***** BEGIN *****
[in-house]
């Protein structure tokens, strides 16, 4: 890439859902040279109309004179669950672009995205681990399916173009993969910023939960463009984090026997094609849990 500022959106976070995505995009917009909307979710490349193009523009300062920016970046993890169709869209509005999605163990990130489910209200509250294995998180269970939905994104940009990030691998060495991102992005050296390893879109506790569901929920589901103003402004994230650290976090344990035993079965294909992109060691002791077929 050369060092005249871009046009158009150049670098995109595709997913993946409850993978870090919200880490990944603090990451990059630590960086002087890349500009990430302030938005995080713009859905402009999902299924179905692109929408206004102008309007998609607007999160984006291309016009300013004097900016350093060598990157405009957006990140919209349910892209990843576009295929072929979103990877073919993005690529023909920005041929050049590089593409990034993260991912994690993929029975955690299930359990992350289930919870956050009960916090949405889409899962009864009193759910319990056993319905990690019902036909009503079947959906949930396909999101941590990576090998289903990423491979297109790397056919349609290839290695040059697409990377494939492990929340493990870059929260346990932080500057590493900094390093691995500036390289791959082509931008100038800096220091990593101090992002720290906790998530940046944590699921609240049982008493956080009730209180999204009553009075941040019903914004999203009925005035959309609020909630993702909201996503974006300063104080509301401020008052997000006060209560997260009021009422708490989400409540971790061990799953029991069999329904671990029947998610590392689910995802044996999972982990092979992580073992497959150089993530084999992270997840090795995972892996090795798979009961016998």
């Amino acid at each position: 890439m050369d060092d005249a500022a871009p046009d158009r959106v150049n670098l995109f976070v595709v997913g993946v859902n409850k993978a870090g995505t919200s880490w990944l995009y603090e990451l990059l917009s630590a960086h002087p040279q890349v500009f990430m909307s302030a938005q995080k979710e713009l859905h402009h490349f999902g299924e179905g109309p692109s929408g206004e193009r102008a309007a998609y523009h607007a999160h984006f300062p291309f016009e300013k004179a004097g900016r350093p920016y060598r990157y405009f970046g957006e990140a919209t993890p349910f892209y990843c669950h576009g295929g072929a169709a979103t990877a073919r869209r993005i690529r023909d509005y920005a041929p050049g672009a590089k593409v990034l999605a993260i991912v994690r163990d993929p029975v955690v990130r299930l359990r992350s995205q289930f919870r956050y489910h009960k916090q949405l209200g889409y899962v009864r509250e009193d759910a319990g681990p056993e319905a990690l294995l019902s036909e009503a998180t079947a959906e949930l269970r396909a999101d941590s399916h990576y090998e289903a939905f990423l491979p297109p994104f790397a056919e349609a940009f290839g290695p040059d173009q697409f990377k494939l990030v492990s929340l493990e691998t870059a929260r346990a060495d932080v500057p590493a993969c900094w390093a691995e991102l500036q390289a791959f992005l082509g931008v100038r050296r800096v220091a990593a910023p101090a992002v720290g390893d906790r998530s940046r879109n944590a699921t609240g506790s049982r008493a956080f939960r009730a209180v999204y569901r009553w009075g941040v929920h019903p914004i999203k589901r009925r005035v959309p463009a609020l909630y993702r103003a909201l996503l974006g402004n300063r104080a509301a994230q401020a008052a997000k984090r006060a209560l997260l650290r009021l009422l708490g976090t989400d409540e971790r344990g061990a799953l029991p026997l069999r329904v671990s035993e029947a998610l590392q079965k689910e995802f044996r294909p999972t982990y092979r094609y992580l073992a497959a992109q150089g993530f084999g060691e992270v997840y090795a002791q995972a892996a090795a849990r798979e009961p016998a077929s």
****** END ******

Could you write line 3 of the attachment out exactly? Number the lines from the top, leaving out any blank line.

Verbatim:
């Amino acid at each position: 890439m050369d060092d005249a500022a871009p046009d158009r959106v150049n670098l995109f976070v595709v997913g993946v859902n409850k993978a870090g995505t919200s880490w990944l995009y603090e990451l990059l917009s630590a960086h002087p040279q890349v500009f990430m909307s302030a938005q995080k979710e713009l859905h402009h490349f999902g299924e179905g109309p692109s929408g206004e193009r102008a309007a998609y523009h607007a999160h984006f300062p291309f016009e300013k004179a004097g900016r350093p920016y060598r990157y405009f970046g957006e990140a919209t993890p349910f892209y990843c669950h576009g295929g072929a169709a979103t990877a073919r869209r993005i690529r023909d509005y920005a041929p050049g672009a590089k593409v990034l999605a993260i991912v994690r163990d993929p029975v955690v990130r299930l359990r992350s995205q289930f919870r956050y489910h009960k916090q949405l209200g889409y899962v009864r509250e009193d759910a319990g681990p056993e319905a990690l294995l019902s036909e009503a998180t079947a959906e949930l269970r396909a999101d941590s399916h990576y090998e289903a939905f990423l491979p297109p994104f790397a056919e349609a940009f290839g290695p040059d173009q697409f990377k494939l990030v492990s929340l493990e691998t870059a929260r346990a060495d932080v500057p590493a993969c900094w390093a691995e991102l500036q390289a791959f992005l082509g931008v100038r050296r800096v220091a990593a910023p101090a992002v720290g390893d906790r998530s940046r879109n944590a699921t609240g506790s049982r008493a956080f939960r009730a209180v999204y569901r009553w009075g941040v929920h019903p914004i999203k589901r009925r005035v959309p463009a609020l909630y993702r103003a909201l996503l974006g402004n300063r104080a509301a994230q401020a008052a997000k984090r006060a209560l997260l650290r009021l009422l708490g976090t989400d409540e971790r344990g061990a799953l029991p026997l069999r329904v671990s035993e029947a998610l590392q079965k689910e995802f044996r294909p999972t982990y092979r094609y992580l073992a497959a992109q150089g993530f084999g060691e992270v997840y090795a002791q995972a892996a090795a849990r798979e009961p016998a077929s």